Question VI-c Impact of common law procedure on civil law

There has been little direct impact of common law procedure on civil law
substance, which is understandable as civilian procedure largely sur-
vived. There are at least two ways in which this impact can be indirectly
(1) A tendency to interpret civil law rules with a common law mentality
which deduces the applicable right from the available remedy,
ignoring the ubi jus ibi remedium principle. Such a tendency can
be observed in the restrictive interpretation given to Articles 1031
and 1033 of the Civil Code, which contain the Maltese equivalent of
the French general clause on responsibility in tort (see answer to
Question VII-a).
(2) A restrictive approach to the attempt to apply human rights horizon-
tally in the private law field. Maltese courts have been very conservative
in this regard and this conservatism can be traced directly to their

See Report of the Royal Commission on the Finances, Economic Position, and Judicial
Procedure of Malta (London 1912).
malta 555
reluctance to allow human rights, insofar as they are rules of Maltese
public law, to impact on private law.39 This reluctance in turn can be
seen to derive from the doctrinal separation developed by Maltese
judges and jurists between private law based on civil law and public
law based on common law (see Generalization IX-1).

VII Judicial reception of common law

Generalization VII-1 Civil law areas affected by reception
This Generalization holds true for the Maltese experience, insofar as tort
has been the most affected area of civil law. Some impact on contract law
has been noticeable; but the impact of common law on quasi-contract,
property, and successions has been negligible.

Generalization VII-2 Official justifications for receiving

common law
As a rule, judges have tended to justify reference to common law rules on the
grounds that the same rule exists either in Roman law or in other civilian
jurisdictions. This may not be stated expressly, as a Latin quotation such as
volenti non fit iniuria often serves the purpose of affirming such continuity.
In some cases, as in Butler v. Heard, 22 December 1967 (Count of Appeal)
(see below), the courts have justified the importation of common law rules
for the assessment of future loss of earnings on the grounds that whereas the
civil law was silent on the point, common law could provide a convenient
rule. Subsequent decisions have tended to apply the approach developed in
Butler v. Heard on the grounds that the courts were obliged to accept the
common law rules as they had been accepted in the previous decision.

Generalization VII-3 Infusion of constitutional values into the

private law
Undoubtedly this is a very true statement for Malta. With the influence
of human rights law on private law, various provisions of the Civil Code

Thus former Maltese Chief Justice, Joseph Said Pullicino, observed: “The ordinary courts –
other than those having a constitutional jurisdiction – and other judicial or quasi-judicial
bodies, do not seem to be directly concerned with human rights issues.” J. Said Pullicino,
“The Ombudsman: His Role in Human Rights Protection and Promotion” in David Zammit
(ed.), Maltese Perspectives on Human Rights (Dormax Press 2009), p. 123.
556 biagio andó et al .
and of Maltese private law have had to be amended to upgrade private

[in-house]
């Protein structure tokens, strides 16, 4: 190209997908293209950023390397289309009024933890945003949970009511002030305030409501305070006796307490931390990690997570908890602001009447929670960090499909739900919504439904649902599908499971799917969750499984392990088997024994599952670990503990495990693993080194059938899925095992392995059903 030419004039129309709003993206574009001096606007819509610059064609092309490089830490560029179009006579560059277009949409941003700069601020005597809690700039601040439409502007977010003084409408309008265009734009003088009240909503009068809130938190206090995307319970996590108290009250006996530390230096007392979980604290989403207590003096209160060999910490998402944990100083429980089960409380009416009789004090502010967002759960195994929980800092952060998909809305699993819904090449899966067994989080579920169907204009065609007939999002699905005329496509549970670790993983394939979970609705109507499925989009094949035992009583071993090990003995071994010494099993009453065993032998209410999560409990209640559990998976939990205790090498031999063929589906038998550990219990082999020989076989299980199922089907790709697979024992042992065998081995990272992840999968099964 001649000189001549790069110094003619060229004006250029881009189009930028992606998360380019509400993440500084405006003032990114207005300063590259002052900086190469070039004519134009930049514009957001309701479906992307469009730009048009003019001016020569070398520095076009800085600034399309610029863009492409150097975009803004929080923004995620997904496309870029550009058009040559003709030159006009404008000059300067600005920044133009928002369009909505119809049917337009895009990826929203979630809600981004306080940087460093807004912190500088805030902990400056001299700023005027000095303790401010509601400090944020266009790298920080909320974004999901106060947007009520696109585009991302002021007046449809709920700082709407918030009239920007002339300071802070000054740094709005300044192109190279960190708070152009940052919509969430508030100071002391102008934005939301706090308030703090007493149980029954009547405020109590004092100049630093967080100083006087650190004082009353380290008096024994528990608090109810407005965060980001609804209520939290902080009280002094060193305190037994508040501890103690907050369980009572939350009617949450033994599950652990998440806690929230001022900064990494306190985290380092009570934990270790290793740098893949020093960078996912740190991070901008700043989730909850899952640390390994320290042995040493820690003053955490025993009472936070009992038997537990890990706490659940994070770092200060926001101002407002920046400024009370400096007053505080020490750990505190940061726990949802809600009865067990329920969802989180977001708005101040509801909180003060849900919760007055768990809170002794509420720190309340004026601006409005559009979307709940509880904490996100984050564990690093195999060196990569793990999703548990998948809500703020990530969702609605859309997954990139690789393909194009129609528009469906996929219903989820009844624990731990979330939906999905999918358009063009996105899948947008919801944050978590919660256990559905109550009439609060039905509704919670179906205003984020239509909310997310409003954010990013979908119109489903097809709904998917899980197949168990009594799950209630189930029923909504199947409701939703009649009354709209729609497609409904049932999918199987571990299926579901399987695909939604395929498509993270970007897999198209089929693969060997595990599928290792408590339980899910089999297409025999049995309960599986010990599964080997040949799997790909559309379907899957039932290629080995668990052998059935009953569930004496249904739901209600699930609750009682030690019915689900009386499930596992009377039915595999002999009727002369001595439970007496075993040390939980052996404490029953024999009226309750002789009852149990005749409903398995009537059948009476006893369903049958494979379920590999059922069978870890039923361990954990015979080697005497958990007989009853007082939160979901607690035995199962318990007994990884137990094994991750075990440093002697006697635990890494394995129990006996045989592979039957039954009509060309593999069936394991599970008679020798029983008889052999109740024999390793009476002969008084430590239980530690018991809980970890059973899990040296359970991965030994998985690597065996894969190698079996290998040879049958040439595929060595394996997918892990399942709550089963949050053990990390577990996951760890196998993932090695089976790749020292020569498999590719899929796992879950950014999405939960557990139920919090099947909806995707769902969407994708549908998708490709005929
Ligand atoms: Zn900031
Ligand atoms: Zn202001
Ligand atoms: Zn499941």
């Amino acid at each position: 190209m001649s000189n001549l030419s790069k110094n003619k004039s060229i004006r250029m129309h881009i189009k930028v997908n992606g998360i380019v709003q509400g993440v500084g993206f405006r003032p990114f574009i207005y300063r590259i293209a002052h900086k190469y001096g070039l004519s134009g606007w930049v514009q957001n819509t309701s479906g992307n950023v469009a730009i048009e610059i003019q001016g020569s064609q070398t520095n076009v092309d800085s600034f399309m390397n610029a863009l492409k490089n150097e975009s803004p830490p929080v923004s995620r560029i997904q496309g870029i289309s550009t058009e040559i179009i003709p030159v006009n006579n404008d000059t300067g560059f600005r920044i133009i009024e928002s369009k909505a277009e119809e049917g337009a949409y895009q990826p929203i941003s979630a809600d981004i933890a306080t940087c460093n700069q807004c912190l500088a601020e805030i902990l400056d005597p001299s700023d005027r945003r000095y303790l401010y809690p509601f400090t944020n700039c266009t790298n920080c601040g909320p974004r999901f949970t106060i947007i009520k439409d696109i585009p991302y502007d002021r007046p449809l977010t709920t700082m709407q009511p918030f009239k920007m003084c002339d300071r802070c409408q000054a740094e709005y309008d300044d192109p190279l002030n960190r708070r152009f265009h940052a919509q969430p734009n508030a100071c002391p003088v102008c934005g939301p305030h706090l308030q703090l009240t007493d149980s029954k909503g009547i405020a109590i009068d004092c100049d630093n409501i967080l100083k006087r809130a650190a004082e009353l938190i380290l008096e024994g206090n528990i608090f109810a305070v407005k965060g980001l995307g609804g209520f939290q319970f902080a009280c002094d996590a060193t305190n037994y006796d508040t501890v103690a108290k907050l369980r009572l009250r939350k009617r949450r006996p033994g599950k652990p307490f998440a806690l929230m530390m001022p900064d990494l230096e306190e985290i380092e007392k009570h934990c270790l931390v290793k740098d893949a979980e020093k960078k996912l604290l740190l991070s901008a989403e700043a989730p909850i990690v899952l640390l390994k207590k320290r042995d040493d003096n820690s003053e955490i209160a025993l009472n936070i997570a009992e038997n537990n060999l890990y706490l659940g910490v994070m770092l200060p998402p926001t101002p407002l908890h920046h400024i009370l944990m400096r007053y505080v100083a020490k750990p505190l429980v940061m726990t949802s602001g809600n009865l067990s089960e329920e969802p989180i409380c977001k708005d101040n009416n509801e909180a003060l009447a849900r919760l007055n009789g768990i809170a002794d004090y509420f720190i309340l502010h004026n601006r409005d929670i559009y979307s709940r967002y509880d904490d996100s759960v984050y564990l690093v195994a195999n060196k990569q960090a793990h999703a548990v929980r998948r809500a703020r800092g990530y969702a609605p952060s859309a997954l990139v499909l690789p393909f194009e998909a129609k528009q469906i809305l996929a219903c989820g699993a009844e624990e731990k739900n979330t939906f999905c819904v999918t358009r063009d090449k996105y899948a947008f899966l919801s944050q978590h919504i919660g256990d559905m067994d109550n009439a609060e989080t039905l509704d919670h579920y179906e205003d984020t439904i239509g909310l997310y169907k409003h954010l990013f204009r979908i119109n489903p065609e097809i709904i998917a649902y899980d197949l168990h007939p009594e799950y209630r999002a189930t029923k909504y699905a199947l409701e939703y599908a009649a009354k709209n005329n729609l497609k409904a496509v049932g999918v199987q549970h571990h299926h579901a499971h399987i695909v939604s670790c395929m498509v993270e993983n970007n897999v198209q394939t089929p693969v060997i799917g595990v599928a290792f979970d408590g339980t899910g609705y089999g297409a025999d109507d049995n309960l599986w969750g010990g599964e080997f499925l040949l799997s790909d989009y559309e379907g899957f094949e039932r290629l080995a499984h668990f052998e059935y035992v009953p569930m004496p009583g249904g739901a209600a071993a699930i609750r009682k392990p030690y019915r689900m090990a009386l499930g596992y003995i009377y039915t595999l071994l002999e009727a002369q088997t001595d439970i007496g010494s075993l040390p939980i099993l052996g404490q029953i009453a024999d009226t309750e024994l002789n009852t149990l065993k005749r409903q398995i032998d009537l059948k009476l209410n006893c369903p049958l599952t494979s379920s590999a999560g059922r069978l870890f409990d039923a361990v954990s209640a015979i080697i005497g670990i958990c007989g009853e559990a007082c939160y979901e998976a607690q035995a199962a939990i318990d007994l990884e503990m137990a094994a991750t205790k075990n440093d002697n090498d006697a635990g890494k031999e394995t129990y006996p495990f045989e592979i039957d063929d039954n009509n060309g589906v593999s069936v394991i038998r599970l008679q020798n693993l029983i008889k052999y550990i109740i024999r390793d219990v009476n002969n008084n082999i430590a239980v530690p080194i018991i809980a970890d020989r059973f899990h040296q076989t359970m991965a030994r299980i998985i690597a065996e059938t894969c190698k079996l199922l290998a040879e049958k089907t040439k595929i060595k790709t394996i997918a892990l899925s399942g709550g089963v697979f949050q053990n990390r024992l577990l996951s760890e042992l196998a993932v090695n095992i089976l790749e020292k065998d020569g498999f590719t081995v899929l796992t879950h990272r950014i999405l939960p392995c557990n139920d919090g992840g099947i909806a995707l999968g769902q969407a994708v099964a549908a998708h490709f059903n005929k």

law to these new constitutional values. We find instances of these new
values adopted in the Civil Code, such as removing the distinction
between legitimate and illegitimate children and declaring spouses
equal in marriage.

Question VII-a Notable imports in tort

The impact of the common law on Maltese tort law did not lead to the
introduction of the nominate torts. The Maltese courts continue to impose
delictual or quasi-delictual liability depending on whether the following
general requirements are met: (1) an act or omission; (2) culpa or dolus; (3)
breach of a legally imposed duty, an “unjust act,” or an abuse of a right;
(4) causation and (5) damage. Instead, the influence of the common law has
made itself felt in three main areas. These are, firstly, the definition of
negligence in terms of a breach of a duty of care; secondly, the influence
of common law understandings of causation; and finally, and most clearly,
the assessment of the compensable damages.
As regards the definition of negligence, it can be pointed out that there
are some cases where the Maltese courts have treated common law texts
on negligence as guides to the interpretation of the element of culpa.
Here the concept of breach of a duty of care or that of a duty to care is
invoked. Usually, however, this is done loosely to indicate a general
criterion of liability for foreseeable harm and not in the technical sense
adopted by common law courts.40 The same holds for the element of
causation, where common law judgments are often quoted in order to
illuminate the requirement that the damage caused be a direct and
immediate consequence of the act or omission of the defendant.
The main impact of the common law on Maltese tort law has been felt
in regard to the quantification of damages, and this can be seen in the
restrictive attitude of the courts to the heads of recoverable damages,
despite the wording of Articles 1031 and 1033 of the Code, which appear
to create a responsibility to compensate all the damage caused. Instead
the courts have limited compensation to only those heads of compen-
sable damages which are specifically listed in Article 1045 of the Civil
Code, i.e. “the actual loss which the act shall have directly caused to the
injured party, the expenses which the latter may have been compelled to

See for example A.T.G. Company Ltd v. HSBC Bank Malta plc, Civil Court (First Hall),
September 29, 2009.
malta 557
incur in consequence of the damage, the loss of actual wages or other
earnings, and the loss of future earnings arising from any permanent